More from: Contractors File 2008: A rise before a fall?
Construction has always been more about substance than spin. Ours may not be a sector with sex appeal, but no other industry physically shapes the world in which we live to the same extent and few others create such a tangible and enduring product. Our biggest contribution should be measured in terms of quality of life, our strongest statement is the quality of our work.
We can have confidence in the meaning of those words because it is we contractors ourselves who provide the weight behind them. The strength of our sector is founded upon the quality of the companies that comprise it. More specifically, I believe it is the character and quality of our people that makes that possible.
Modern construction is built on the capacity of contractors to compete, to grow and to innovate in all they do. Collective effort, from site level to boardroom, makes this happen, an effort demanding the best in business planning, in management, in design, in development and in all areas of operation. For this we depend on our people. We are a people industry.
In this Contractors File you’ll find examples of the best among our members drawn from the biggest to the smallest across the sector. Those contractors at the top of their game will have common features, namely the quality of their management, business planning and operational ability. In short the quality of their people. Those contractors who invest in their staff, who develop their skills and bring out their talents, not just at management level but throughout their company, are investing in their own future.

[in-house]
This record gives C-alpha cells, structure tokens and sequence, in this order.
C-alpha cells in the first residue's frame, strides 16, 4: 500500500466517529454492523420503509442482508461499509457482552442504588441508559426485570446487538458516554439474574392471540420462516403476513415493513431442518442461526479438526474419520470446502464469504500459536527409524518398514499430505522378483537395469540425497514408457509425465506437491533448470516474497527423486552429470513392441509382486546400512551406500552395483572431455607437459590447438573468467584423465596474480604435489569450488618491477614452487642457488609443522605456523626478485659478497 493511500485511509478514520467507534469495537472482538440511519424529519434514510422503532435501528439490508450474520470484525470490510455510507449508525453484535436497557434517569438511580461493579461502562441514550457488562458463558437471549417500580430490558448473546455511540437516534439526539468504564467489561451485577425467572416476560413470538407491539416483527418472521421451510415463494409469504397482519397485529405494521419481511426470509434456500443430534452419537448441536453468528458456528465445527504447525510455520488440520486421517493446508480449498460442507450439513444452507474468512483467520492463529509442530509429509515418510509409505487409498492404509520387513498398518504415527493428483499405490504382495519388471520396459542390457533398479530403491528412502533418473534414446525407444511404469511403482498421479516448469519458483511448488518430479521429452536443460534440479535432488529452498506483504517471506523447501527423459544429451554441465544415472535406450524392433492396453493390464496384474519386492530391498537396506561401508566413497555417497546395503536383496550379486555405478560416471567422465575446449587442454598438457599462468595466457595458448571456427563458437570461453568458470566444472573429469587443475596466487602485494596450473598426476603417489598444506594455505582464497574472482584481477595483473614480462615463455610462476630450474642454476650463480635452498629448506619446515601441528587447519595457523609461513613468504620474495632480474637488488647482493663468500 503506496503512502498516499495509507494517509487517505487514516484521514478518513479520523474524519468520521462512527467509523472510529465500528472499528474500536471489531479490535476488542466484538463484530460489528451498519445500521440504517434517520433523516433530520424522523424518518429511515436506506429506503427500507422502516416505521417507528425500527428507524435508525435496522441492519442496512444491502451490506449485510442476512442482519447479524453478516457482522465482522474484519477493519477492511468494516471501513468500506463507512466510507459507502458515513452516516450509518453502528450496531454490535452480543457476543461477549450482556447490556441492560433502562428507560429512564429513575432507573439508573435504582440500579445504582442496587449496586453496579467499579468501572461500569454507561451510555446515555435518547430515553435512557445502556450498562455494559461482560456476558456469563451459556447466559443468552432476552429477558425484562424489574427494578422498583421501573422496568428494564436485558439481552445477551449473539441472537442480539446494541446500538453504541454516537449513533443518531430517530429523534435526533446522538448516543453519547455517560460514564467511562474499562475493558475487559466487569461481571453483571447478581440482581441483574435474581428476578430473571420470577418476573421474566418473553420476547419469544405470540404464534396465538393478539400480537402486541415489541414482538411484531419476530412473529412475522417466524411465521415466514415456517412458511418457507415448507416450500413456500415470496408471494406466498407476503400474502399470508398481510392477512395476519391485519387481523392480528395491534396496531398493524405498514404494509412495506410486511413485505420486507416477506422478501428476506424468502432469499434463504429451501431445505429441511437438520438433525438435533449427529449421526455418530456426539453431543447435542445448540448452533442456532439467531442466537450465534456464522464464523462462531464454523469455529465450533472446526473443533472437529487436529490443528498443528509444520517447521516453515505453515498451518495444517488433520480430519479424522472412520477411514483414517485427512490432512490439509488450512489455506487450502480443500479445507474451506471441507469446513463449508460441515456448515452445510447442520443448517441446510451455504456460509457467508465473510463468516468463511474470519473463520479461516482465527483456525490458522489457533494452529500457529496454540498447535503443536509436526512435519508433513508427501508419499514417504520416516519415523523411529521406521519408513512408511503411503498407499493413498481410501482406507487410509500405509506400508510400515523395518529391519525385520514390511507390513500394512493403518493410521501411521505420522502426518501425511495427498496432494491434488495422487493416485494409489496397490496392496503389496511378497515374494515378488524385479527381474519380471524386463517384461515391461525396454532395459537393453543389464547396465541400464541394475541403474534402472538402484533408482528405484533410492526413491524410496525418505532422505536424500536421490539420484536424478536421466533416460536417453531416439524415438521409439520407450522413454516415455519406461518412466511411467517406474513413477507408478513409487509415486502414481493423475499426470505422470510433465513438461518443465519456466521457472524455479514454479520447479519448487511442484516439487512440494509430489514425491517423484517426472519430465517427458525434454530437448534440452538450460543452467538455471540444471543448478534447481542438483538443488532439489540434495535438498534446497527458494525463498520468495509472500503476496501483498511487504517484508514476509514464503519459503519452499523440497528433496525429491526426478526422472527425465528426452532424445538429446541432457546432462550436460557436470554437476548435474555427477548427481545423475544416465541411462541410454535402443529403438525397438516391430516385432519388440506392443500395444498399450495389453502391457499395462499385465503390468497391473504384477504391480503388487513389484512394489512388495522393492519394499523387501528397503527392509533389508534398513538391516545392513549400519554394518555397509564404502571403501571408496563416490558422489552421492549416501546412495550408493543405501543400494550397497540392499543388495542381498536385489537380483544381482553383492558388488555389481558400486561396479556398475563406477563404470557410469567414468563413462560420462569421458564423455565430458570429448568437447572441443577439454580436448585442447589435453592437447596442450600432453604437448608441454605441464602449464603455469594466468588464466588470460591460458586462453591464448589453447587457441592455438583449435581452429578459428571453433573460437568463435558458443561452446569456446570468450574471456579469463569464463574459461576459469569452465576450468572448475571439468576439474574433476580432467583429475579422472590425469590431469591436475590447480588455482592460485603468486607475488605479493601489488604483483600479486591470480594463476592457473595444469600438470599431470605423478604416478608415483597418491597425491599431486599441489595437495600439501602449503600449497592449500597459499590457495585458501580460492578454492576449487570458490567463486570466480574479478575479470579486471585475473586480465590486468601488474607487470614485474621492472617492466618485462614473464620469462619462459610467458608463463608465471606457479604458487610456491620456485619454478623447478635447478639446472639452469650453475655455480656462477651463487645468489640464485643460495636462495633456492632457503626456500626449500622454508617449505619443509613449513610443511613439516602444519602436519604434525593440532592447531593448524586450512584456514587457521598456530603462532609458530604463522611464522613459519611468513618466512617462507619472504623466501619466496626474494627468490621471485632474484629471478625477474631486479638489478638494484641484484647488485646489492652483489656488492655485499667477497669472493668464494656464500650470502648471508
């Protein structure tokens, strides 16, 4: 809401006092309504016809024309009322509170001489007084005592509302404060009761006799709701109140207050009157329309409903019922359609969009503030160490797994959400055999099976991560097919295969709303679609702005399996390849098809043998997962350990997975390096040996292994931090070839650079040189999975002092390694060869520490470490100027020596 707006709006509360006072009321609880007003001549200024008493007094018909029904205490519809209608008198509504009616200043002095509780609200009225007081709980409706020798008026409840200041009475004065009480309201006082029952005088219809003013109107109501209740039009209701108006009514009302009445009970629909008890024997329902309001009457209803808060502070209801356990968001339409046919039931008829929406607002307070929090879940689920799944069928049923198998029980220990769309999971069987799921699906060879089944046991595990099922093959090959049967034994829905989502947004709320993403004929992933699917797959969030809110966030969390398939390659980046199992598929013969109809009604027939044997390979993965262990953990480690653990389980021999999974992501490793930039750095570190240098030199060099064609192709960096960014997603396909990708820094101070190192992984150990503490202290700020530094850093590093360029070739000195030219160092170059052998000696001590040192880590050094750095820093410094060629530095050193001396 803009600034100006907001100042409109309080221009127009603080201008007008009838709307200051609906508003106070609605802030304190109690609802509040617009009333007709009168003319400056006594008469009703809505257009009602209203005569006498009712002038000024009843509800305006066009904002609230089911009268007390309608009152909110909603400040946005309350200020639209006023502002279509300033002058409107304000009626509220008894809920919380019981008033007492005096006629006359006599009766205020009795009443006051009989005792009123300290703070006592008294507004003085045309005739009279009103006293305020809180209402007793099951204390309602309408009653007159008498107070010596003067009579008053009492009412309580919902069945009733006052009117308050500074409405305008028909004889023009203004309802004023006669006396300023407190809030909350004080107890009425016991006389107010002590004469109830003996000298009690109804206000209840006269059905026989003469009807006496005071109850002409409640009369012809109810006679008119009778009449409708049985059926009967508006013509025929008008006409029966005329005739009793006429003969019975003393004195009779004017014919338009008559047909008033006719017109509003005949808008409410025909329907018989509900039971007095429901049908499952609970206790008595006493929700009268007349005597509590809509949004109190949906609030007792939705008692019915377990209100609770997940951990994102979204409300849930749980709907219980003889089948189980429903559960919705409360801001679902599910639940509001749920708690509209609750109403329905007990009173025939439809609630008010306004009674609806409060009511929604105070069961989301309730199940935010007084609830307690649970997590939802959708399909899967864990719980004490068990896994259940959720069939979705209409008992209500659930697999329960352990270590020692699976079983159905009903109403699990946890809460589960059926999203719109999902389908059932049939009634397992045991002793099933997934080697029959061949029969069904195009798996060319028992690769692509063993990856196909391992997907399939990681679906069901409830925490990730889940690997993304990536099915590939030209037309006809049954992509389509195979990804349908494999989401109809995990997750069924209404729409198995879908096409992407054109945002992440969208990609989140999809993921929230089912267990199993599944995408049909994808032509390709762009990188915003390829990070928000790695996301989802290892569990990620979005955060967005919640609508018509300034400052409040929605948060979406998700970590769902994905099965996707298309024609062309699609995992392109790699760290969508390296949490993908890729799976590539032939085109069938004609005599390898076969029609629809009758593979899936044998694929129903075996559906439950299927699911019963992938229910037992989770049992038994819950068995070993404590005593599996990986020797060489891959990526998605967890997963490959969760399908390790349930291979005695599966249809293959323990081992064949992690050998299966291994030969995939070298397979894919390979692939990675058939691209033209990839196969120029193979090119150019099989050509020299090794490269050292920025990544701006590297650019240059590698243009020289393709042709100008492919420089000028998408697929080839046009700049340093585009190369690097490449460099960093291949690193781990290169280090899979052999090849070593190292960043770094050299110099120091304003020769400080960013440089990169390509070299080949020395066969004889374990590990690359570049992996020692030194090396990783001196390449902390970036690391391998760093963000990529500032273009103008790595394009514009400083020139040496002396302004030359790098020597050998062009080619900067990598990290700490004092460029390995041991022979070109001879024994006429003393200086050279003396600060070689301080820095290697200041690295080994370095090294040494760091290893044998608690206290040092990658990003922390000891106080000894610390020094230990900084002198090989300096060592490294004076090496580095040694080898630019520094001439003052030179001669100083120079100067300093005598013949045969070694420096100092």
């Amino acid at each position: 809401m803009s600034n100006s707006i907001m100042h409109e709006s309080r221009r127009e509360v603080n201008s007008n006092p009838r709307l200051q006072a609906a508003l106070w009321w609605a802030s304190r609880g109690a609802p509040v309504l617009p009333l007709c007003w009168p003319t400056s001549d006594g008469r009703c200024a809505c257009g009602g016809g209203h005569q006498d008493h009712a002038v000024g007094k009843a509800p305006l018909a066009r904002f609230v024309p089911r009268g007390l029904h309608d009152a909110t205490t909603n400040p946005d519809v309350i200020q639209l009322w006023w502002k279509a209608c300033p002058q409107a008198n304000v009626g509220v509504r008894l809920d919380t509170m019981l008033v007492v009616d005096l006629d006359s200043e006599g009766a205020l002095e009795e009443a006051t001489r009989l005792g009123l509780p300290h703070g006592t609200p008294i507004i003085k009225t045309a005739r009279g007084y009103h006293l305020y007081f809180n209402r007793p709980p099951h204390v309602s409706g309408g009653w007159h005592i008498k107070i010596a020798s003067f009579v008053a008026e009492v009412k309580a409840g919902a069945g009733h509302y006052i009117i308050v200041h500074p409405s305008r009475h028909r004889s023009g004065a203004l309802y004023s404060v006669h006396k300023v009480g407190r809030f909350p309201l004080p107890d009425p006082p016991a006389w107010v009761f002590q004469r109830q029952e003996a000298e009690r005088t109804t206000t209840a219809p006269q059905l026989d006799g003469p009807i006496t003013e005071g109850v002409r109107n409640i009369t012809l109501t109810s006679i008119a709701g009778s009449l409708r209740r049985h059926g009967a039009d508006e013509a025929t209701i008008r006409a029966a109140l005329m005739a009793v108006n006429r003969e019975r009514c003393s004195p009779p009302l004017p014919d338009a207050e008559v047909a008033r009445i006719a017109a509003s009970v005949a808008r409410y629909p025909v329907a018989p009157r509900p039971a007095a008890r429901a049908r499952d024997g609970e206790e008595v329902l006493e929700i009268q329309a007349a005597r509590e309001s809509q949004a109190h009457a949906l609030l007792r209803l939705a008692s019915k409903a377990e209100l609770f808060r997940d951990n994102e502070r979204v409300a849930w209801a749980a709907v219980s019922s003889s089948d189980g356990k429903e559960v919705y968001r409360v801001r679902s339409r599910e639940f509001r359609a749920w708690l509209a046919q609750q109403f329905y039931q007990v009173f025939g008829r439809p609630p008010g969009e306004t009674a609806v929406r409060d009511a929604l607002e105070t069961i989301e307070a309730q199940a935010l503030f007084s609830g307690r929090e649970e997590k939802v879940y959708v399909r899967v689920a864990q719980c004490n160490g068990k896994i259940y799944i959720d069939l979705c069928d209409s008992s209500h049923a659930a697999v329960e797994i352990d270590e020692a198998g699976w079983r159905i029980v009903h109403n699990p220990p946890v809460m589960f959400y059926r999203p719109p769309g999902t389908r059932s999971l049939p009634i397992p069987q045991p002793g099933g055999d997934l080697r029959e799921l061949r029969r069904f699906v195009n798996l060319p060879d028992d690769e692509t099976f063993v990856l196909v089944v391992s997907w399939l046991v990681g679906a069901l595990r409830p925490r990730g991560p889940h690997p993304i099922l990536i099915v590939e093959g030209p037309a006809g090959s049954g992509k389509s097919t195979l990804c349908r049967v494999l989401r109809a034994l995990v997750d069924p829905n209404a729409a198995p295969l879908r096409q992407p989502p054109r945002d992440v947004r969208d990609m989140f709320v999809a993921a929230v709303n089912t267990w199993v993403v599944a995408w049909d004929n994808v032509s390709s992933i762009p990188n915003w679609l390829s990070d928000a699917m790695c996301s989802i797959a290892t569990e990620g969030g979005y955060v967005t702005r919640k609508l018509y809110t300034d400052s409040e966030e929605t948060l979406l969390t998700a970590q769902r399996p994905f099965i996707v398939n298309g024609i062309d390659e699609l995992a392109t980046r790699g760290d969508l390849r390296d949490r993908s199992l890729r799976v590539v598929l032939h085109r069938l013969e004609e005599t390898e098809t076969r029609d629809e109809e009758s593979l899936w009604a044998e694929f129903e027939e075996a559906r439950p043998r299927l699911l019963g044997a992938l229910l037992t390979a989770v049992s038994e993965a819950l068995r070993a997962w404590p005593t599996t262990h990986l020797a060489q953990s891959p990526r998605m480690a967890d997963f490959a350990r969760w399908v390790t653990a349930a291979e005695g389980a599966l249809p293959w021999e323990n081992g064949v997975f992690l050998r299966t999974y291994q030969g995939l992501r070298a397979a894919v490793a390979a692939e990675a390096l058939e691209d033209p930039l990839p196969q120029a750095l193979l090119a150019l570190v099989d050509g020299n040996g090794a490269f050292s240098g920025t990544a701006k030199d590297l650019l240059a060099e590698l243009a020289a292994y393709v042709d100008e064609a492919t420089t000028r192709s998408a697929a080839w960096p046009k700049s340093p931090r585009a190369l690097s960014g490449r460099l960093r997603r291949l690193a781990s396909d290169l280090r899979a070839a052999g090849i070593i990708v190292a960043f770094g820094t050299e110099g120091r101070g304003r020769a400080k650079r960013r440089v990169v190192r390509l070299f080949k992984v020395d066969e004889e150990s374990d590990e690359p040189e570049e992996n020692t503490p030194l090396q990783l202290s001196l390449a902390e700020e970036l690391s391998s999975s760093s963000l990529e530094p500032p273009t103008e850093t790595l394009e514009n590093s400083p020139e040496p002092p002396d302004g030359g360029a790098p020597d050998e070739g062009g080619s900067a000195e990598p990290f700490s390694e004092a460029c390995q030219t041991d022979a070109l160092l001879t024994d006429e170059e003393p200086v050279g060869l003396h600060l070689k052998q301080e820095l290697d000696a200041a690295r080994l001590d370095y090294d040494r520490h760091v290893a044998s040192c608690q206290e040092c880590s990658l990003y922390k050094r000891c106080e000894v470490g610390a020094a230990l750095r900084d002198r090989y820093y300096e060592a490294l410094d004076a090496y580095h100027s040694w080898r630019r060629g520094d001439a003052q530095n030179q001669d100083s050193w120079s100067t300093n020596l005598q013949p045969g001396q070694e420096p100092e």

Leadership is the element that can never be substituted in this. Setting a strong example can shape the culture of a company and will demonstrate the value the organisation places on improvement.
Naturally, not all of us think we have the time to spend on improving our skills. A manager, particularly in a small or medium-sized enterprise (SME), may have strong inclination to get on with the job. We are right to value working hard, but we should also value working “smart”.
Time spent learning new skills is never time wasted, which is why CECA has pioneered a course for SME managers to develop their leadership ability. We know the difference that leadership can make in that context and the mission to get that message across is going to be rewarding for the industry.
Just as contractors shape the built environment, I believe CECA shapes contracting. A healthy management culture and a competitive nature is vital for a vibrant sector. After all, the SMEs of today can grow into the Balfour Beattys and Costains of tomorrow if they have they right conditions to do so.
Peter Andrews is CECA Chairman
Civil engineering contractors should be rightly proud of their efforts